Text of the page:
Hippie Day started out like any other Saturday. In case you don’t know what that means, Saturdays start with a luxurious late wake-up and cinnamon buns in the dining hall. But at 11, Camp TT became a 60’s paradise. With Creedence Clearwater Revival and the Beatles coming over the loudspeakers and across the field, everyone got changed into their hippie gear and started off to activities.
I don’t know if you’ve ever been in a situation where everyone – everyone as far as the eye could see – was suddenly dressing and acting like they were in a different era, but it is a cool, absorbing experience. I walked out onto my deck and saw everyone scattered around (there was a dance party across the grass) and suddenly felt like I was really somewhere else. Somewhere really mellow.
The kids were allowed to choose which activities they wanted to try, and they could go to several in a row. Turtle races were at the top of the hill, accompanied by a smattering of protesters. Down in the woods, kids learned how to hug a tree from Dean. There was also sack racing, paper airplane making, music philosophy, and story telling, followed by optional communal bathing (aka free swim) down at the pool. At rest hour, campers had the choice to either rest in their cabins or go up to the rec hall deck to lie on their backs and look at clouds. In the afternoon there was a water war and accompanying protest, instrument making, a drum circle, bird watching, debates, knitting, yoga, and a massage train. Former campers Lily Meier and Kelly Watts came back for the day to lead a tie dye workshop. There was also suds wrestling down near the baseball diamond.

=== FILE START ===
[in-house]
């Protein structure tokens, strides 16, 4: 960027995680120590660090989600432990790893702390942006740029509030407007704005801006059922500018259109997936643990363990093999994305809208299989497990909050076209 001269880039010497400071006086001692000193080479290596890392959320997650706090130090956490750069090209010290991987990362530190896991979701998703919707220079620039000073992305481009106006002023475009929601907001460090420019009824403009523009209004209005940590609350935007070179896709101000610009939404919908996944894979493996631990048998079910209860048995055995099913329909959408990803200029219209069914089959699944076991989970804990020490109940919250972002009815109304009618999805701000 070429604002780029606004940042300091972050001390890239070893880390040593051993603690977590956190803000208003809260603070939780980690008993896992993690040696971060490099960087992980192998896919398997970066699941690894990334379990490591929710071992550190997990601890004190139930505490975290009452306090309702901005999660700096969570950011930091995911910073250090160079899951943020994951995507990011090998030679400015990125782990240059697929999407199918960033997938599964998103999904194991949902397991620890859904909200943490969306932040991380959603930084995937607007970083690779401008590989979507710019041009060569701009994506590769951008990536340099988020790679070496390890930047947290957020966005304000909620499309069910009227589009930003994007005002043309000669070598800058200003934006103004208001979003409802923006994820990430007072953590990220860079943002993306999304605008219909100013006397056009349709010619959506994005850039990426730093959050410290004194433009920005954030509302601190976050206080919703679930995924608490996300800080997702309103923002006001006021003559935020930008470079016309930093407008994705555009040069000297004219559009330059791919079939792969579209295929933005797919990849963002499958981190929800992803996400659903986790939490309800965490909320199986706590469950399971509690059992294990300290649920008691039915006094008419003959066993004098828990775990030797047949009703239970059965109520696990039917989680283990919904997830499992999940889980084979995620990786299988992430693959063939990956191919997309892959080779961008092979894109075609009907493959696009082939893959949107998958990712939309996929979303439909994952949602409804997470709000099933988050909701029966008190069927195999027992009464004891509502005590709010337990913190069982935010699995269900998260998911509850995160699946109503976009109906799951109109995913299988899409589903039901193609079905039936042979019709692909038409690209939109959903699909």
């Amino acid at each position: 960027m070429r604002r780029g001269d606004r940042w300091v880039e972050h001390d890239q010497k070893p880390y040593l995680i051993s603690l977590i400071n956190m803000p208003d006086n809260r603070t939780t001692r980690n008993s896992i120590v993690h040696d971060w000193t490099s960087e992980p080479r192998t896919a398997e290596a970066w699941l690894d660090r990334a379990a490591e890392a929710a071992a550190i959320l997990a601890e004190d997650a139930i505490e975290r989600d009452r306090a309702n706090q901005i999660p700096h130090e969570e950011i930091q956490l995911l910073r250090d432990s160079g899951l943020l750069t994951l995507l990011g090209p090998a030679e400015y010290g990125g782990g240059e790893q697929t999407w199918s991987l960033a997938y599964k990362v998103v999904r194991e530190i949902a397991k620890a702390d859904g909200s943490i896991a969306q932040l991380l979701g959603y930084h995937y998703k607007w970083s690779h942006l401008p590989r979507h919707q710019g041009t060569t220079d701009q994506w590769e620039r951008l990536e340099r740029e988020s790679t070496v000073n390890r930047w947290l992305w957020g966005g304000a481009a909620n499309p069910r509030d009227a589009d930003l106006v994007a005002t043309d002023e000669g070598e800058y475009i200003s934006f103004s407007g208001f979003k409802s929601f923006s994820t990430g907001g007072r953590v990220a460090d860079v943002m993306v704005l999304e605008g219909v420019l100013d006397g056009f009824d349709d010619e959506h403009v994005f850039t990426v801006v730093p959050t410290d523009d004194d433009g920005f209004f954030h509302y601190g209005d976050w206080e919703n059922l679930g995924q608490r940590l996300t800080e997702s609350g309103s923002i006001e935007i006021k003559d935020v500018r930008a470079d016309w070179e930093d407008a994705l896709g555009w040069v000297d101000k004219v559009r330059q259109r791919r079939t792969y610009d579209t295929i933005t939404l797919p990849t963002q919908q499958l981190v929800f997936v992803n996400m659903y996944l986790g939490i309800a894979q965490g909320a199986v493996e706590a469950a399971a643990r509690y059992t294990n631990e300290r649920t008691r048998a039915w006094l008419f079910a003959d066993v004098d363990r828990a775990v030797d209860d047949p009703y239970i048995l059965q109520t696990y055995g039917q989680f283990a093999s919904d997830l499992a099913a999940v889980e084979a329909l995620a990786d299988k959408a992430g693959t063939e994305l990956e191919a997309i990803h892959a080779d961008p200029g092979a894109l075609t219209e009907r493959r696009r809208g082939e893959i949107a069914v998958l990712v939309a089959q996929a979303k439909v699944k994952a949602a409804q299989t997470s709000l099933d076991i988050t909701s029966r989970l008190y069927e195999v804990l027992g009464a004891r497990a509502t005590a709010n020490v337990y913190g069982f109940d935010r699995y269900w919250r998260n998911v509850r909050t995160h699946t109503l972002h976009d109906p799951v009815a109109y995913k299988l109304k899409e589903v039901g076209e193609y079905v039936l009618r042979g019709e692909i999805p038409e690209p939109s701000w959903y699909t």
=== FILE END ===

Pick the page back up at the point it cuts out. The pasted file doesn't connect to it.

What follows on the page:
Jessica Hymer came to knitting and picked it up like wildfire. In swimming, James Winston and Jordyn Chace (otherwise known as Jace) learned how to dive for the first time. In yoga, about twenty of us did some wild balance poses and meditated with incense – and everyone laughed when we said ‘ommmmmmm’. This evening, counselor Adam Gershowitz and I discussed how ‘real’ the whole day felt. He said he was sorry he’d missed the sixties and I felt pretty sorry too. I have yet to take off my rainbow headband, even though the day’s winding down, dusk is falling, and all the kids are up to mellow non-hippie stuff until the social, Timberstock, starts up at the tennis courts.
I talked with head women’s counselor, Lynn, at dinner. She has worked at other camps, and since I’ve never worked anywhere but Camp TT, I asked her what was different. She said that our camp has so much heart, and that the counselors are so mature and focused on the kids. When I was a counselor, we felt really proud of our camp, and loyal. So of course I felt proud about what she said, and also, as always, really proud of our counselors, who are pretty incredible.
Have been sitting on my hammock writing this, and counselor Jason Gershowitz just came over to remind me to tell you that the Wilderness Survival group is heading into the ‘nothingness’ tomorrow to navigate by the stars, build a fire without matches, and purify water they’ve been collecting in their own handmade still. So there you have it.